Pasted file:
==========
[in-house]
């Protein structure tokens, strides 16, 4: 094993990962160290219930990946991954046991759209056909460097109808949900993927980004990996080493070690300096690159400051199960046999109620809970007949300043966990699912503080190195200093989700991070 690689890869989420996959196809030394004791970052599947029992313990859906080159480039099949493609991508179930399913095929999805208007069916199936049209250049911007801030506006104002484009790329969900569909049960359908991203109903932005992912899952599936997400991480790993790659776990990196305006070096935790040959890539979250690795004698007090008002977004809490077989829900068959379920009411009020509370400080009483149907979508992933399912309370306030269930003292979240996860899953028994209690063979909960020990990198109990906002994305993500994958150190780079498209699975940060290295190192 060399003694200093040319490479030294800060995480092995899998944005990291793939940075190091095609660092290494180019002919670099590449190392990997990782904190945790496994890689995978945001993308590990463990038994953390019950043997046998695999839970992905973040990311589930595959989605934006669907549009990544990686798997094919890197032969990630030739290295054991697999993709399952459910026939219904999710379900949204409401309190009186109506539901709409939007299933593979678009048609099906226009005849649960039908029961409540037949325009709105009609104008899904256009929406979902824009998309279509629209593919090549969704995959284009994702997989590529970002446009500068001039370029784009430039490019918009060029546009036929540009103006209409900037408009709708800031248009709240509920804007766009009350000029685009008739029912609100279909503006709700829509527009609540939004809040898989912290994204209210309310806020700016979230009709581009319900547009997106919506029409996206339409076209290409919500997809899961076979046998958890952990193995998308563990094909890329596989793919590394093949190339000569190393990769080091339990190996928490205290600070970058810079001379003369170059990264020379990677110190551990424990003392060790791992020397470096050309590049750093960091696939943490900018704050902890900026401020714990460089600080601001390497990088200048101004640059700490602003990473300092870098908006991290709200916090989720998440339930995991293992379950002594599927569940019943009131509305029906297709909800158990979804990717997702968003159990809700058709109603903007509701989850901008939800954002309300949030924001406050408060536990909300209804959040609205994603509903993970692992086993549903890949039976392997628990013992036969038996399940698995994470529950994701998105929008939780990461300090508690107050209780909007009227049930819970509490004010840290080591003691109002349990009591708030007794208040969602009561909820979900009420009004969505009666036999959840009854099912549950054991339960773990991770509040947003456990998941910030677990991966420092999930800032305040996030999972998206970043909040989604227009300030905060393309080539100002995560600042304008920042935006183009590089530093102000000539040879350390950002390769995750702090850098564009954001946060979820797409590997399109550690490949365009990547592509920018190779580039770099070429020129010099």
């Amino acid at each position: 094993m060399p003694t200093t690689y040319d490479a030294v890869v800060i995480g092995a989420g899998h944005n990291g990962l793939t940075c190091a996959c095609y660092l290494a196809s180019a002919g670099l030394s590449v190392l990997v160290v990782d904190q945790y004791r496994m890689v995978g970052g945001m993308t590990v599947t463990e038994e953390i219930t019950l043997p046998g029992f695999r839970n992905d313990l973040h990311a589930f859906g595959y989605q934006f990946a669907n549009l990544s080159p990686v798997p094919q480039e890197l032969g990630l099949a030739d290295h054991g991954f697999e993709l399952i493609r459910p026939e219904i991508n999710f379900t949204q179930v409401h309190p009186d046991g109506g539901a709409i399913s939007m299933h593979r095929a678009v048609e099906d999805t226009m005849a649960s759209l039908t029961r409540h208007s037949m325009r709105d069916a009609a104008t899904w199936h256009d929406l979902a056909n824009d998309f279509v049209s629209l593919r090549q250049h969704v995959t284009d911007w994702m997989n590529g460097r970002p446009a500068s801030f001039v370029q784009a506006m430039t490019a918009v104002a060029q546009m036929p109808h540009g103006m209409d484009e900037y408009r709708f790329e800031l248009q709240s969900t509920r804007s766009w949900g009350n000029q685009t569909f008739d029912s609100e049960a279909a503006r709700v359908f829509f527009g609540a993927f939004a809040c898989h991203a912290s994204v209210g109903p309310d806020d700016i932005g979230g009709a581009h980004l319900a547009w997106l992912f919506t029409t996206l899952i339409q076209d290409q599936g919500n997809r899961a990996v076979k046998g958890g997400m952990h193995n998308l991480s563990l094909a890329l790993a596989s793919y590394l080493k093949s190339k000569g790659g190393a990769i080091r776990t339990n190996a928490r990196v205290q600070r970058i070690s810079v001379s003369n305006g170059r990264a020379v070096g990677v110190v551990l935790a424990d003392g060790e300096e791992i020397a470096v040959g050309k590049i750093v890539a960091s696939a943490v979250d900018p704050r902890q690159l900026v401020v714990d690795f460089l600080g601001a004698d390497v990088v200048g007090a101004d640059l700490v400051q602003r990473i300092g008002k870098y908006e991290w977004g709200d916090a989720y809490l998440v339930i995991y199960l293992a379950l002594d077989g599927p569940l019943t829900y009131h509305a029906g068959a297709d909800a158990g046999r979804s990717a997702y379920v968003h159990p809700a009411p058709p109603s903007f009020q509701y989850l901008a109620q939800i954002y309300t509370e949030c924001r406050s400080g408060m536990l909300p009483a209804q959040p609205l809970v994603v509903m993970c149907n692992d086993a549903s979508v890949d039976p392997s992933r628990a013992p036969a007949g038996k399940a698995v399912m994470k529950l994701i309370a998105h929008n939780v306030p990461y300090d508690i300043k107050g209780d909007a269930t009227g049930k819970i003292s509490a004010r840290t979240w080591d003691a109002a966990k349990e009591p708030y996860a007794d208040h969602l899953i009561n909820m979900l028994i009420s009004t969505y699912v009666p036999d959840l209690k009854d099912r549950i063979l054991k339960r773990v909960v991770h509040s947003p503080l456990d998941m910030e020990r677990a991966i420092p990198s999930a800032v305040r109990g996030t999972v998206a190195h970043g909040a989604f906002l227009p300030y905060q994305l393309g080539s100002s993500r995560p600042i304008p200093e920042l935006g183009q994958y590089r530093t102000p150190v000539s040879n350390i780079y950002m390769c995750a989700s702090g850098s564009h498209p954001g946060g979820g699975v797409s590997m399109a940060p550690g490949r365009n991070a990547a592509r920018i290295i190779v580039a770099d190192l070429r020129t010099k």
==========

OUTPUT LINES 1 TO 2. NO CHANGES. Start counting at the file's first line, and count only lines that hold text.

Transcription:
[in-house]
């Protein structure tokens, strides 16, 4: 094993990962160290219930990946991954046991759209056909460097109808949900993927980004990996080493070690300096690159400051199960046999109620809970007949300043966990699912503080190195200093989700991070 690689890869989420996959196809030394004791970052599947029992313990859906080159480039099949493609991508179930399913095929999805208007069916199936049209250049911007801030506006104002484009790329969900569909049960359908991203109903932005992912899952599936997400991480790993790659776990990196305006070096935790040959890539979250690795004698007090008002977004809490077989829900068959379920009411009020509370400080009483149907979508992933399912309370306030269930003292979240996860899953028994209690063979909960020990990198109990906002994305993500994958150190780079498209699975940060290295190192 060399003694200093040319490479030294800060995480092995899998944005990291793939940075190091095609660092290494180019002919670099590449190392990997990782904190945790496994890689995978945001993308590990463990038994953390019950043997046998695999839970992905973040990311589930595959989605934006669907549009990544990686798997094919890197032969990630030739290295054991697999993709399952459910026939219904999710379900949204409401309190009186109506539901709409939007299933593979678009048609099906226009005849649960039908029961409540037949325009709105009609104008899904256009929406979902824009998309279509629209593919090549969704995959284009994702997989590529970002446009500068001039370029784009430039490019918009060029546009036929540009103006209409900037408009709708800031248009709240509920804007766009009350000029685009008739029912609100279909503006709700829509527009609540939004809040898989912290994204209210309310806020700016979230009709581009319900547009997106919506029409996206339409076209290409919500997809899961076979046998958890952990193995998308563990094909890329596989793919590394093949190339000569190393990769080091339990190996928490205290600070970058810079001379003369170059990264020379990677110190551990424990003392060790791992020397470096050309590049750093960091696939943490900018704050902890900026401020714990460089600080601001390497990088200048101004640059700490602003990473300092870098908006991290709200916090989720998440339930995991293992379950002594599927569940019943009131509305029906297709909800158990979804990717997702968003159990809700058709109603903007509701989850901008939800954002309300949030924001406050408060536990909300209804959040609205994603509903993970692992086993549903890949039976392997628990013992036969038996399940698995994470529950994701998105929008939780990461300090508690107050209780909007009227049930819970509490004010840290080591003691109002349990009591708030007794208040969602009561909820979900009420009004969505009666036999959840009854099912549950054991339960773990991770509040947003456990998941910030677990991966420092999930800032305040996030999972998206970043909040989604227009300030905060393309080539100002995560600042304008920042935006183009590089530093102000000539040879350390950002390769995750702090850098564009954001946060979820797409590997399109550690490949365009990547592509920018190779580039770099070429020129010099």